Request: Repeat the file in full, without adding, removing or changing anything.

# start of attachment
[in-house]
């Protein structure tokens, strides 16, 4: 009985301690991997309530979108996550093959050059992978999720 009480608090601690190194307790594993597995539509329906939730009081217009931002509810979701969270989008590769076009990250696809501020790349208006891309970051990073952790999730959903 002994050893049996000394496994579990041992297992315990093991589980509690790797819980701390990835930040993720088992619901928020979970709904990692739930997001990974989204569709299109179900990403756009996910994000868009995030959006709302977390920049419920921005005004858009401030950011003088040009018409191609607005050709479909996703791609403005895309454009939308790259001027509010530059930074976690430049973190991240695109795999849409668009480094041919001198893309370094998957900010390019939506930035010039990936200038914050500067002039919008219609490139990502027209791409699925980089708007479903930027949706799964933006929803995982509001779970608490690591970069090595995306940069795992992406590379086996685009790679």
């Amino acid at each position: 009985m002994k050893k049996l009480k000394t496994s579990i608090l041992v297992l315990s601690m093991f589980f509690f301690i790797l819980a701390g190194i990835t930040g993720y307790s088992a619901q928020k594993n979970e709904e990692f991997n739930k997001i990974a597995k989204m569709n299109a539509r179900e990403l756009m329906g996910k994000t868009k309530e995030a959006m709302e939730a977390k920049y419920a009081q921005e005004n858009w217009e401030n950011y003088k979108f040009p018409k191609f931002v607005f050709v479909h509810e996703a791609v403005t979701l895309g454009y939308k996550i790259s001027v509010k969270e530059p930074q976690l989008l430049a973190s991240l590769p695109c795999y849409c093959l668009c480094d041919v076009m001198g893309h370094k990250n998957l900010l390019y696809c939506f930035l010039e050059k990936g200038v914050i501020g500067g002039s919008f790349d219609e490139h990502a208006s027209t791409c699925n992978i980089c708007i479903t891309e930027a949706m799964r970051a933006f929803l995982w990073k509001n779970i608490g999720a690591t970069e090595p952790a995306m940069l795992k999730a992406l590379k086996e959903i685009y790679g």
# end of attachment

[in-house]
């Protein structure tokens, strides 16, 4: 009985301690991997309530979108996550093959050059992978999720 009480608090601690190194307790594993597995539509329906939730009081217009931002509810979701969270989008590769076009990250696809501020790349208006891309970051990073952790999730959903 002994050893049996000394496994579990041992297992315990093991589980509690790797819980701390990835930040993720088992619901928020979970709904990692739930997001990974989204569709299109179900990403756009996910994000868009995030959006709302977390920049419920921005005004858009401030950011003088040009018409191609607005050709479909996703791609403005895309454009939308790259001027509010530059930074976690430049973190991240695109795999849409668009480094041919001198893309370094998957900010390019939506930035010039990936200038914050500067002039919008219609490139990502027209791409699925980089708007479903930027949706799964933006929803995982509001779970608490690591970069090595995306940069795992992406590379086996685009790679």
């Amino acid at each position: 009985m002994k050893k049996l009480k000394t496994s579990i608090l041992v297992l315990s601690m093991f589980f509690f301690i790797l819980a701390g190194i990835t930040g993720y307790s088992a619901q928020k594993n979970e709904e990692f991997n739930k997001i990974a597995k989204m569709n299109a539509r179900e990403l756009m329906g996910k994000t868009k309530e995030a959006m709302e939730a977390k920049y419920a009081q921005e005004n858009w217009e401030n950011y003088k979108f040009p018409k191609f931002v607005f050709v479909h509810e996703a791609v403005t979701l895309g454009y939308k996550i790259s001027v509010k969270e530059p930074q976690l989008l430049a973190s991240l590769p695109c795999y849409c093959l668009c480094d041919v076009m001198g893309h370094k990250n998957l900010l390019y696809c939506f930035l010039e050059k990936g200038v914050i501020g500067g002039s919008f790349d219609e490139h990502a208006s027209t791409c699925n992978i980089c708007i479903t891309e930027a949706m799964r970051a933006f929803l995982w990073k509001n779970i608490g999720a690591t970069e090595p952790a995306m940069l795992k999730a992406l590379k086996e959903i685009y790679g």